Prime Minister Stephen Harper’s championing of a new course of federal-provincial relations in Canada away from the traditional executive federalism has drawn a lot of scholarly concerns. His open federalism doctrine has been touted by many as the future of federalism in Canada as a way of ensuring popular inclusion, participation, and grass root representation. While agreeing to the need to ensuring openness and eliminating secrecy in the democratic dispensation, this paper argues that Prime Minister Stephen Harper’s watertight federal-provincial model, if left unchecked, could be very detrimental in accommodating diversity and pluralism, and the quest of defining a true national identity. In this regard, the paper argues among other reasons that executive federalism is not an enemy to democracy, and that the roles it has played in the Canadian example is worthy of emulation in federal countries in Africa and the globe at large.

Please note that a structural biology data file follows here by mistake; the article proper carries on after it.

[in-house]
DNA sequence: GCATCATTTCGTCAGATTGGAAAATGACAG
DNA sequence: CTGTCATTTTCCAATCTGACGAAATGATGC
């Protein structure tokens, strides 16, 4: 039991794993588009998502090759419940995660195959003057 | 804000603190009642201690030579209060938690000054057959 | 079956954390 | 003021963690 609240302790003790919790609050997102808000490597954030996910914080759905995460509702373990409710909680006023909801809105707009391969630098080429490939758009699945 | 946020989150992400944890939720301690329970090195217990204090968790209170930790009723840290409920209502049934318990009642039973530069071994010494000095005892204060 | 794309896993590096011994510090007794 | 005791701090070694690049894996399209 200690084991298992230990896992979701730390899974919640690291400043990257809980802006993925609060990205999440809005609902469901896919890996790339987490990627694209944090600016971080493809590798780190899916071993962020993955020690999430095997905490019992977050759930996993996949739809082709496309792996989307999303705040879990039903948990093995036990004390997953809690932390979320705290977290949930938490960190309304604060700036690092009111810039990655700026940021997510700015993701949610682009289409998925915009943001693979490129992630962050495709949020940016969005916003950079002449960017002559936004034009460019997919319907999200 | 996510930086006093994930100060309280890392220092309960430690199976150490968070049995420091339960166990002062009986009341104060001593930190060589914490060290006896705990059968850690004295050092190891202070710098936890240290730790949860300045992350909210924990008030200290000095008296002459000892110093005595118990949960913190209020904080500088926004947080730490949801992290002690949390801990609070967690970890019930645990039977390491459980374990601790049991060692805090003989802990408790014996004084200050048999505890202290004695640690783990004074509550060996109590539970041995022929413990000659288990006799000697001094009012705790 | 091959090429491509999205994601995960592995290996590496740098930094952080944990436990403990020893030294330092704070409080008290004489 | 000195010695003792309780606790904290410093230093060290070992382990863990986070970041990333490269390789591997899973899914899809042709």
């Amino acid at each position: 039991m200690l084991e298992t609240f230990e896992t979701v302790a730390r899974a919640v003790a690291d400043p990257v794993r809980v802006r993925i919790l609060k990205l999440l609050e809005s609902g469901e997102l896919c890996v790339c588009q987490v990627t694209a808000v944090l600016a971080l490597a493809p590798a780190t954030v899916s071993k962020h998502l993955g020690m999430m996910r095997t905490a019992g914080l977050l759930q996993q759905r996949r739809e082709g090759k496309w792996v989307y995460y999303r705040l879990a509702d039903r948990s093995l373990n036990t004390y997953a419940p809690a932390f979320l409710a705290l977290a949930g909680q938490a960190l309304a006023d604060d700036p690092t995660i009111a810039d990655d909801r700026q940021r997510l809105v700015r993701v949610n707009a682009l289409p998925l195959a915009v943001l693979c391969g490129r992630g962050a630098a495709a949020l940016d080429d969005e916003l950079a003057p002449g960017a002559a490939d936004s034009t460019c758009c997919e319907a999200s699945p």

Key words: Federalism, elite accommodation, Canada, cooperation, consensus.
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